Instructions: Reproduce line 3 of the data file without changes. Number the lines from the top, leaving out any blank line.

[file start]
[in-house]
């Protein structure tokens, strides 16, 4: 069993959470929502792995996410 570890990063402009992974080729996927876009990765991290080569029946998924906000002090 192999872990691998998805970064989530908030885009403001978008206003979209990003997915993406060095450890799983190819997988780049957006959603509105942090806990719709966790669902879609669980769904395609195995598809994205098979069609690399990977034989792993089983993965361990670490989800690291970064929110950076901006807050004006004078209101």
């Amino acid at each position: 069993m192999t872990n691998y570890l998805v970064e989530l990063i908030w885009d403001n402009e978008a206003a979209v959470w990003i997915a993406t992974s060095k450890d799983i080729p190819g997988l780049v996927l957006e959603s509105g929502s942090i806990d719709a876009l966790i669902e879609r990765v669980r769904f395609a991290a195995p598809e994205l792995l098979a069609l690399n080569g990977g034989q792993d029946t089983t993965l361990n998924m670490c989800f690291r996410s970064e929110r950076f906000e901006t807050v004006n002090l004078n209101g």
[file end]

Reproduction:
């Amino acid at each position: 069993m192999t872990n691998y570890l998805v970064e989530l990063i908030w885009d403001n402009e978008a206003a979209v959470w990003i997915a993406t992974s060095k450890d799983i080729p190819g997988l780049v996927l957006e959603s509105g929502s942090i806990d719709a876009l966790i669902e879609r990765v669980r769904f395609a991290a195995p598809e994205l792995l098979a069609l690399n080569g990977g034989q792993d029946t089983t993965l361990n998924m670490c989800f690291r996410s970064e929110r950076f906000e901006t807050v004006n002090l004078n209101g």